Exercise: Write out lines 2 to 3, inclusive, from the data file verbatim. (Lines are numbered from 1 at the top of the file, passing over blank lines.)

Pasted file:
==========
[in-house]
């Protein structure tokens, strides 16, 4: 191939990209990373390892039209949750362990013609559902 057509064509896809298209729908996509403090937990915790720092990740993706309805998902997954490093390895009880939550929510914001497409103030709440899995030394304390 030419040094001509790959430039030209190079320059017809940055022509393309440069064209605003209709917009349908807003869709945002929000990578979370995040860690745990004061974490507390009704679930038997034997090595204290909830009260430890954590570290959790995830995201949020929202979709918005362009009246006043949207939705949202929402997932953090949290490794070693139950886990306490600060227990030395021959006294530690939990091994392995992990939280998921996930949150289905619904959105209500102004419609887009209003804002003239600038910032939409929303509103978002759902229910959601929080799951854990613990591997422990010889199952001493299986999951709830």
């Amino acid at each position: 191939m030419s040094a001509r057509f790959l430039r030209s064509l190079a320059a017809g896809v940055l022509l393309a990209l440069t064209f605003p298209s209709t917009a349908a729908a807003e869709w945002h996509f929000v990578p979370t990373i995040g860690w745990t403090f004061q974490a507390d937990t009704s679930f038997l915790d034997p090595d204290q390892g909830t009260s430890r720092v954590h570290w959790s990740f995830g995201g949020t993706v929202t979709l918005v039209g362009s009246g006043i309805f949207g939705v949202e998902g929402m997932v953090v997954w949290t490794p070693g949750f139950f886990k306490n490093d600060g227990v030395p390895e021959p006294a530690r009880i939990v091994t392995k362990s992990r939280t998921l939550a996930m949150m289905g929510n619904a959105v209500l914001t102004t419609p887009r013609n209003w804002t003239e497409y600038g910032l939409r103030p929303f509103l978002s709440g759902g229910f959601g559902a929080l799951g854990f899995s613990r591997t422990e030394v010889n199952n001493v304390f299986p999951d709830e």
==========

């Protein structure tokens, strides 16, 4: 191939990209990373390892039209949750362990013609559902 057509064509896809298209729908996509403090937990915790720092990740993706309805998902997954490093390895009880939550929510914001497409103030709440899995030394304390 030419040094001509790959430039030209190079320059017809940055022509393309440069064209605003209709917009349908807003869709945002929000990578979370995040860690745990004061974490507390009704679930038997034997090595204290909830009260430890954590570290959790995830995201949020929202979709918005362009009246006043949207939705949202929402997932953090949290490794070693139950886990306490600060227990030395021959006294530690939990091994392995992990939280998921996930949150289905619904959105209500102004419609887009209003804002003239600038910032939409929303509103978002759902229910959601929080799951854990613990591997422990010889199952001493299986999951709830």
């Amino acid at each position: 191939m030419s040094a001509r057509f790959l430039r030209s064509l190079a320059a017809g896809v940055l022509l393309a990209l440069t064209f605003p298209s209709t917009a349908a729908a807003e869709w945002h996509f929000v990578p979370t990373i995040g860690w745990t403090f004061q974490a507390d937990t009704s679930f038997l915790d034997p090595d204290q390892g909830t009260s430890r720092v954590h570290w959790s990740f995830g995201g949020t993706v929202t979709l918005v039209g362009s009246g006043i309805f949207g939705v949202e998902g929402m997932v953090v997954w949290t490794p070693g949750f139950f886990k306490n490093d600060g227990v030395p390895e021959p006294a530690r009880i939990v091994t392995k362990s992990r939280t998921l939550a996930m949150m289905g929510n619904a959105v209500l914001t102004t419609p887009r013609n209003w804002t003239e497409y600038g910032l939409r103030p929303f509103l978002s709440g759902g229910f959601g559902a929080l799951g854990f899995s613990r591997t422990e030394v010889n199952n001493v304390f299986p999951d709830e």